Published Aug 26, 2010The very idea of Austin Visschedyk, a 13-year-old paparazzo, sounds like a joke; he's less a person than a walking symbol of society's obsession with fame. Someone like Paris Hilton is also a symbol ― of a certain kind of famous-for-being-famous celebrity. Hilton so frequently hovers around Teenage Paparazzo, Entourage star Adrian Grenier's documentary about Visschedyk ― stepping out of limos, exiting nightclubs, chatting with Grenier in interview segments ― that whenever she and Visschedyk appear on screen together, one fears how rapidly the cultural cancer could spread through the theatre.
Ah, but there I go getting judgmental. Adrian Grenier is, of course, a celebrity, and he isn't shy about saying that he doesn't appreciate paparazzi, but Teenage Paparazzo is an admirably level-headed film about celebrity culture, and ambitious in the number of topics it broaches. Matt Damon and Lindsay Lohan (!) are on hand to complain about the paparazzi's invasiveness, while Hilton and Lewis Black cheerfully accept it as a fact of life. Pop psychologists discuss our compulsion to want to know celebrities personally while also rooting for them to fall. We even hear Rosie O'Donnell talk disapprovingly about the sham lives stars create for the media. Not a bad observation; it's not like she ever made a big deal about having a "crush" on Tom Cruise or anything.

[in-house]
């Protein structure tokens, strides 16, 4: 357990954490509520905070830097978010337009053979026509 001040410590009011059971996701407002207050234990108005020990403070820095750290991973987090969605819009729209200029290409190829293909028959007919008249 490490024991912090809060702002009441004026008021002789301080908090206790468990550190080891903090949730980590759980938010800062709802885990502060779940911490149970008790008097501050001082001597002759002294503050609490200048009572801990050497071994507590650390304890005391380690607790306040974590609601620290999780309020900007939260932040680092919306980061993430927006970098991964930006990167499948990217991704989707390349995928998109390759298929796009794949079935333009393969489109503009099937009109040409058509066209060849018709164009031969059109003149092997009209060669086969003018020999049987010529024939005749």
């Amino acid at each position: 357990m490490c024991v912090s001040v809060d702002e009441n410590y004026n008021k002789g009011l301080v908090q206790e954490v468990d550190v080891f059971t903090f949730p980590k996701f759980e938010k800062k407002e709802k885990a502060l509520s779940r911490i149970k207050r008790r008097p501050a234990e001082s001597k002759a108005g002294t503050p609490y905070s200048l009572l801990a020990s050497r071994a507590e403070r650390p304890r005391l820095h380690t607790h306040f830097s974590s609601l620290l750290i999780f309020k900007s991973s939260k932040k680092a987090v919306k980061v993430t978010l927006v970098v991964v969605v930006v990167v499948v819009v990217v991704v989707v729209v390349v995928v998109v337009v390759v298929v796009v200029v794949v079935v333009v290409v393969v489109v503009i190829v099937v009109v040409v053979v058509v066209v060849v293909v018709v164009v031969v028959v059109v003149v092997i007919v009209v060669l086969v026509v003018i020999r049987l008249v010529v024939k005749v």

These points aren't exactly new, but Teenage Paparazzi earns a lot of interest, as well as a current of unpredictability, from having a celebrity at the helm. There are laughs to be had when Grenier poses as a paparazzo to get Brooke Shields' picture, or when he has a nightclub outing with Paris Hilton, which ends up on the gossip websites the next day. We also see him patiently signing autographs and posing for pictures with fans, who are happy to tell him, "This is gonna get me so much ass on Facebook." He is sensibly ambivalent about the role the paparazzi play in his life: when one interviewee asks him point-black why he is making a documentary about a subject he doesn't want to support, he can barely muster an answer.
Grenier has a tendency to hammer home his points, particularly in his voiceover narration: "This was no longer about paparazzi; Austin wanted fame for himself. But something about it made me uneasy. Perhaps it was from my own experience." Still, he keeps things moving at a rapid pace and he knows how to generate surprise. At the beginning, Visschedyk is something of a leech, calling Hilton "one of my best friends" to Hilton's driver (when trying to talk his way into a photo op) and, more frequently, to the teenage girls he picks up.
By the end, he's become a pseudo-celebrity himself, with Grenier having to compete with other film crews for interview time. If that doesn't make you feel uncomfortable about celebrity culture, I don't know what will. (Mongrel Media)